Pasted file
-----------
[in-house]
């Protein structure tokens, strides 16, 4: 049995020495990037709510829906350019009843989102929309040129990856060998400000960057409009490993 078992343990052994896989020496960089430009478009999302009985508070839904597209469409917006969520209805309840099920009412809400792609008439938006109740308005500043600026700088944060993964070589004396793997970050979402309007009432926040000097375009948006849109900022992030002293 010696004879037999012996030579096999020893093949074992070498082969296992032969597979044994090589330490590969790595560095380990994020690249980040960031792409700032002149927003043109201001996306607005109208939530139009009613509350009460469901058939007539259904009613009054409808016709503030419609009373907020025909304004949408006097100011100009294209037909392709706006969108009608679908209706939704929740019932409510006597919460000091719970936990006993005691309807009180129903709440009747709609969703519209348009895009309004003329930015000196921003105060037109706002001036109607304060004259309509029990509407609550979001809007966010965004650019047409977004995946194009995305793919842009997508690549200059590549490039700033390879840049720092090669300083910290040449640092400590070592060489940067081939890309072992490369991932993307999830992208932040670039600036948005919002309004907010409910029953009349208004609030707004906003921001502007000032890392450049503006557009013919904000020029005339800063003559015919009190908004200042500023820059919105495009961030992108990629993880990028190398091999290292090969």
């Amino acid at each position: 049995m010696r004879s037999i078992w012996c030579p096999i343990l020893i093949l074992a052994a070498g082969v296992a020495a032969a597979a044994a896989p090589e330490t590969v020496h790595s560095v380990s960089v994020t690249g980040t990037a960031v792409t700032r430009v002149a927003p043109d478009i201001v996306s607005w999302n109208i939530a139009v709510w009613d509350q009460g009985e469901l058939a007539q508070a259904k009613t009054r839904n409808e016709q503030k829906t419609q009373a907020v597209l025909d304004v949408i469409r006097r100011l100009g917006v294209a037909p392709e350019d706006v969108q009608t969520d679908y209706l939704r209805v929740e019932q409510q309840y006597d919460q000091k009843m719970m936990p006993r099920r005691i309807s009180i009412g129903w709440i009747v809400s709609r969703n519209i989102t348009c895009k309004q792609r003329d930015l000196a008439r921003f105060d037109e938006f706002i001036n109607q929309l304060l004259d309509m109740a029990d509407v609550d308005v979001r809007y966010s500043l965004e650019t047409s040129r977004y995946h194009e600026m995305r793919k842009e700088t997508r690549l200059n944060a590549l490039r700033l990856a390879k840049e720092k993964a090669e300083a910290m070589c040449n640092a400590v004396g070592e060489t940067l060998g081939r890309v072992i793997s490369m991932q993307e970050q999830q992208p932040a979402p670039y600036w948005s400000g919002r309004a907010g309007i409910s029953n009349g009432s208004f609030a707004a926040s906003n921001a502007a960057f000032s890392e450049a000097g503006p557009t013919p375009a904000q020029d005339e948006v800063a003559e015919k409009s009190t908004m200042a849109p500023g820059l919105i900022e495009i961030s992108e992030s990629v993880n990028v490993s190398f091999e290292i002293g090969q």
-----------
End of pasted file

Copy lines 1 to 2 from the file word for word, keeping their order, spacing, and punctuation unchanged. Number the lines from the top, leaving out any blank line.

[in-house]
């Protein structure tokens, strides 16, 4: 049995020495990037709510829906350019009843989102929309040129990856060998400000960057409009490993 078992343990052994896989020496960089430009478009999302009985508070839904597209469409917006969520209805309840099920009412809400792609008439938006109740308005500043600026700088944060993964070589004396793997970050979402309007009432926040000097375009948006849109900022992030002293 010696004879037999012996030579096999020893093949074992070498082969296992032969597979044994090589330490590969790595560095380990994020690249980040960031792409700032002149927003043109201001996306607005109208939530139009009613509350009460469901058939007539259904009613009054409808016709503030419609009373907020025909304004949408006097100011100009294209037909392709706006969108009608679908209706939704929740019932409510006597919460000091719970936990006993005691309807009180129903709440009747709609969703519209348009895009309004003329930015000196921003105060037109706002001036109607304060004259309509029990509407609550979001809007966010965004650019047409977004995946194009995305793919842009997508690549200059590549490039700033390879840049720092090669300083910290040449640092400590070592060489940067081939890309072992490369991932993307999830992208932040670039600036948005919002309004907010409910029953009349208004609030707004906003921001502007000032890392450049503006557009013919904000020029005339800063003559015919009190908004200042500023820059919105495009961030992108990629993880990028190398091999290292090969």